German Yield Curve Sends Starkest Signal on Growth Since 2008
(Bloomberg) -- One influential market metric is sending its bleakest signal on Europe’s biggest economy since the financial crisis, pointing to a potential German recession with global markets gripped by coronavirus fears.
At the end of a dramatic week in markets, the yield premium demanded by investors to hold German 30-year debt over its five-year counterpart has closed at its narrowest since 2008. Back then, the country was in its worst recession since reunification, suffering four straight quarters of contraction.
The yield curve is a closely-watched barometer for the currency area’s biggest economy. When the spread narrows -- leaving investors demanding lower returns for the extra years of risk -- it’s seen as a warning of a darker outlook. German yields of all durations also fell back below 0% this week, a sign that some investors are willing to pay to hold its debt.
“We are witnessing the ultimate hunt for duration, which has further to run,” said Christoph Rieger, head of fixed-rate strategy at Commerzbank AG in Frankfurt in emailed comments. “The sharp flattening underscores that various market participants want Bund duration as hedge against their risk portfolios they cannot liquidate.”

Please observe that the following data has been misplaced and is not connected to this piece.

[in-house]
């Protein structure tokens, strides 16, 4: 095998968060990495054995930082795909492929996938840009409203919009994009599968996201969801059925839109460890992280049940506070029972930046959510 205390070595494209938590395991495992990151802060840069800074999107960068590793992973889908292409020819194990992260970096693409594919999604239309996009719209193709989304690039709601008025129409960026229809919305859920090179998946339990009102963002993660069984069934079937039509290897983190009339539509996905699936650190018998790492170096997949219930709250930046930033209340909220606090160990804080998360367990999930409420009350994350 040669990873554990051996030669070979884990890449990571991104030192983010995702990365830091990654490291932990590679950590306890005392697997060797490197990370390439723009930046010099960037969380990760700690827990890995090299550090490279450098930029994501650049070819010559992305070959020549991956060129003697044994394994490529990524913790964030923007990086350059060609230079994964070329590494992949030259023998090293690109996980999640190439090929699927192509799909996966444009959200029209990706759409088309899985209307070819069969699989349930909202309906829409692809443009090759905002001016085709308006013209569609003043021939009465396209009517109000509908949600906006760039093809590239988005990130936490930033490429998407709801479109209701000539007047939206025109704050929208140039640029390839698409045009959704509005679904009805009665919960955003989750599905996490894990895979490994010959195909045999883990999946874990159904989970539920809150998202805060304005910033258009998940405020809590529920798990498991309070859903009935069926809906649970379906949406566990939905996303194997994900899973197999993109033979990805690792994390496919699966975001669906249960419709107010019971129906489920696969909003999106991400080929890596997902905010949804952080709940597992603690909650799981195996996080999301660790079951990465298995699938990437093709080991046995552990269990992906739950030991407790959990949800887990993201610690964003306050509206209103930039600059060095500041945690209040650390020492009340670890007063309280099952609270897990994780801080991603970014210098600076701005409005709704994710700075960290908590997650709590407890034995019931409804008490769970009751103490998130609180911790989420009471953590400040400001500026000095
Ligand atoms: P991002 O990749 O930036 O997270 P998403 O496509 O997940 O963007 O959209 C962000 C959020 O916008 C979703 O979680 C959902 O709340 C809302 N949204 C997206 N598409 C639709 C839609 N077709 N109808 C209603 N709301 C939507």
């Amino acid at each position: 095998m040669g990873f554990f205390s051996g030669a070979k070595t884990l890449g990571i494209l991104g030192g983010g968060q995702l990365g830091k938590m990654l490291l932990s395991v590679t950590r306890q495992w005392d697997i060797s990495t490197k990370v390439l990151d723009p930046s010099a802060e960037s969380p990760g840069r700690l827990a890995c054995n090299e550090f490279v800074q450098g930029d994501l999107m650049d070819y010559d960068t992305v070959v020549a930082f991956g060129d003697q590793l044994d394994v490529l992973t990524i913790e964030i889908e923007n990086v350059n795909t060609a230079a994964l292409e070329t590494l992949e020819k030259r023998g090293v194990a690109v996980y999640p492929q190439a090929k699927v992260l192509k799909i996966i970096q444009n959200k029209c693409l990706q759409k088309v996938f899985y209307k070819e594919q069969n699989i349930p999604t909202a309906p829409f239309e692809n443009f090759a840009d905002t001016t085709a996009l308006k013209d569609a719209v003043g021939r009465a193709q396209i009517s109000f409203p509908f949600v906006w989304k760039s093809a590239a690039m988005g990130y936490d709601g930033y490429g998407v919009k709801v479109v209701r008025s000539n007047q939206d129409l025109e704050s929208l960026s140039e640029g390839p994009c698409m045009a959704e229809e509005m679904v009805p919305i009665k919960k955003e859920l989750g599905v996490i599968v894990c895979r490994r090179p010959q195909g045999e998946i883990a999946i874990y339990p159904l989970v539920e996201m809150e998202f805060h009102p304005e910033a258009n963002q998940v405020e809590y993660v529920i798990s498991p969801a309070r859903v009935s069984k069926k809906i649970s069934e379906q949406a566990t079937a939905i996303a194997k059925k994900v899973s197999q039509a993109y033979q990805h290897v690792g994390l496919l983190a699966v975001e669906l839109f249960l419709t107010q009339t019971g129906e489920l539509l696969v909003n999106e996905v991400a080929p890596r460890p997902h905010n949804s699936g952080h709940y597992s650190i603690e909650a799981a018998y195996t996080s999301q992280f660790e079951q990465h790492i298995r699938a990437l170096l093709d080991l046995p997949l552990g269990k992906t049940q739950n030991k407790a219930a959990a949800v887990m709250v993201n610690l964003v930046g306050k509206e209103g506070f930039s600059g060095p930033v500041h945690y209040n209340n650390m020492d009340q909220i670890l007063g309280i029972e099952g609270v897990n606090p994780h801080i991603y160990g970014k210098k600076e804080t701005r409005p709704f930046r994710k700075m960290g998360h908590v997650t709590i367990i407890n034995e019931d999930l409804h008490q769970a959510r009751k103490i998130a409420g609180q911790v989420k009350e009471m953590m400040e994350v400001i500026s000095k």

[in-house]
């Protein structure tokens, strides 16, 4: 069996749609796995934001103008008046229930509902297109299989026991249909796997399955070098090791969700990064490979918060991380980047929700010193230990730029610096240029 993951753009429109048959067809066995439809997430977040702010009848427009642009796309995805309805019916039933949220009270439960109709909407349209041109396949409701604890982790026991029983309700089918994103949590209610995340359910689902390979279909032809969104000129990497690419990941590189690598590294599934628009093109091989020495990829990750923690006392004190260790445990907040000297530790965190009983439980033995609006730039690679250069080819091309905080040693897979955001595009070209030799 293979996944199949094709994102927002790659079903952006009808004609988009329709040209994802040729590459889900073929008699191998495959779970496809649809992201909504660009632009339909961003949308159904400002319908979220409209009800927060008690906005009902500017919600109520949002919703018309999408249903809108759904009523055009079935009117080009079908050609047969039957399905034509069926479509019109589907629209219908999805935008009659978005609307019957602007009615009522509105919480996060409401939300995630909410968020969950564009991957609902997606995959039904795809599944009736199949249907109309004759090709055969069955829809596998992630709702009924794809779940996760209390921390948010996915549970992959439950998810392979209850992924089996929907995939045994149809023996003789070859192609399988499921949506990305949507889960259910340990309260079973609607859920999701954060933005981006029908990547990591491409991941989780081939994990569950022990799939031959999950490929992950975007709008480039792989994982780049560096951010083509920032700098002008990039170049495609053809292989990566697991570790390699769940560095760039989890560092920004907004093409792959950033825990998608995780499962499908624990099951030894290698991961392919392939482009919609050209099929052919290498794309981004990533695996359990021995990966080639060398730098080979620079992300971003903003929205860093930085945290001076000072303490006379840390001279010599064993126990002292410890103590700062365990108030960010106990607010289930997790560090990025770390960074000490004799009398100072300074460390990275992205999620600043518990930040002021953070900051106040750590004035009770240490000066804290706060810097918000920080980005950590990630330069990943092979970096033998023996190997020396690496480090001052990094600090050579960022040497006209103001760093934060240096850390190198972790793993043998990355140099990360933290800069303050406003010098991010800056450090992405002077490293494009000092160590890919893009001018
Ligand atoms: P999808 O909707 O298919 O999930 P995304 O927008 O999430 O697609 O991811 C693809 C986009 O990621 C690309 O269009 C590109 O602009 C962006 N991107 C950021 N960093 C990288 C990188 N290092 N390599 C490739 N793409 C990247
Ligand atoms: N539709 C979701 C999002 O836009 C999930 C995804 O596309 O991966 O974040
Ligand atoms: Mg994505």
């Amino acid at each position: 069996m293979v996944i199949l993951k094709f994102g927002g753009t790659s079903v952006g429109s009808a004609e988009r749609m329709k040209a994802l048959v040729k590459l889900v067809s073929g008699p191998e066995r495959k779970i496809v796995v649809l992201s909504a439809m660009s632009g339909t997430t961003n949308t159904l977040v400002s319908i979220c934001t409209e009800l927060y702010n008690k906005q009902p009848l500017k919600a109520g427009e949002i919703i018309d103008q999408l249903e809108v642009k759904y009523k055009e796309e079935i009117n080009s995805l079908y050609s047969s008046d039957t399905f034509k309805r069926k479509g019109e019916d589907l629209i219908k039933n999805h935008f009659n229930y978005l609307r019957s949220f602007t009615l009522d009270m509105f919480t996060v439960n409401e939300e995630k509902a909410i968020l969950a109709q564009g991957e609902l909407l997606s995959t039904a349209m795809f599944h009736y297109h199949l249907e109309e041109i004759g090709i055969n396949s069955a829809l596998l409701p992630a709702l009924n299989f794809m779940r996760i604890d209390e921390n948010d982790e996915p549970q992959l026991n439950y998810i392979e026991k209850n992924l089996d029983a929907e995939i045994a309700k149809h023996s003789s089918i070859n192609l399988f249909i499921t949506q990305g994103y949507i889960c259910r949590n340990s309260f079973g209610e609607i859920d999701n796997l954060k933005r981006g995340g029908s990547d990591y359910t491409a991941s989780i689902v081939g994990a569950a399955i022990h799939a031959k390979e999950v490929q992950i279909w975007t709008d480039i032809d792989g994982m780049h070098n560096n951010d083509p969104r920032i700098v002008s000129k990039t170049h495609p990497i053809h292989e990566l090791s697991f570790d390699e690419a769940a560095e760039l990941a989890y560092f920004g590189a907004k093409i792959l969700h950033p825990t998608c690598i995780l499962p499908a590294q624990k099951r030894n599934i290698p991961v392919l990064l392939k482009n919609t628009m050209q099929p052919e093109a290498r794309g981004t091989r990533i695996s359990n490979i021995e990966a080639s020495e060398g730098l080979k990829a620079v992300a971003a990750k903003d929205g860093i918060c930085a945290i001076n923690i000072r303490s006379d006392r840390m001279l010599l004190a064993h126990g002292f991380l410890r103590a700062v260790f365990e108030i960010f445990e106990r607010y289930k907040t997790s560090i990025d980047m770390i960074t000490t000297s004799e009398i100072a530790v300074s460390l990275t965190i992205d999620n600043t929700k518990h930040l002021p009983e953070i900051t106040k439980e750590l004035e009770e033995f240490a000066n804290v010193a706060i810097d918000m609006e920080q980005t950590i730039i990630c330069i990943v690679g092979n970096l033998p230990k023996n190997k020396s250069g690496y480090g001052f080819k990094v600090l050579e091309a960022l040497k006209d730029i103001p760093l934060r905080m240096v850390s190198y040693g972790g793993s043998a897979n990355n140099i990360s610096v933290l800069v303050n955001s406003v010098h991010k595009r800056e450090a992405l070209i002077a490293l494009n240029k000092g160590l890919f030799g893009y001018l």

German 30-year yields fell nine basis points to -0.15%, taking the premium over five-year debt to just above 60 basis points, the lowest since 2008.
For some, the coronavirus could be the trigger that sends Europe into a recession. The impact of the illness on the region’s supply chains from China is yet to become clear, although there was better-than-expected economic data from Germany on Friday. Bundesbank President Jens Weidmann said growth will almost certainly take a hit.
Elsewhere in Europe, Switzerland canceled large events including the Geneva car show. Italy is struggling with an outbreak in its Lombardy region. Inflation expectations for the euro area are also dwindling. The five-year forward measure fell to 1.12%, around a record closing low last set in October, suggesting that investors are losing faith that the European Central Bank will ever reach its target for close to, but below 2%.
ECB President Christine Lagarde said this week that it was not yet time for a policy response. But money market pricing moved to expect such a move by June. Should it occur, any move to to boost asset purchases would be likely to further flatten yield curves across Europe.
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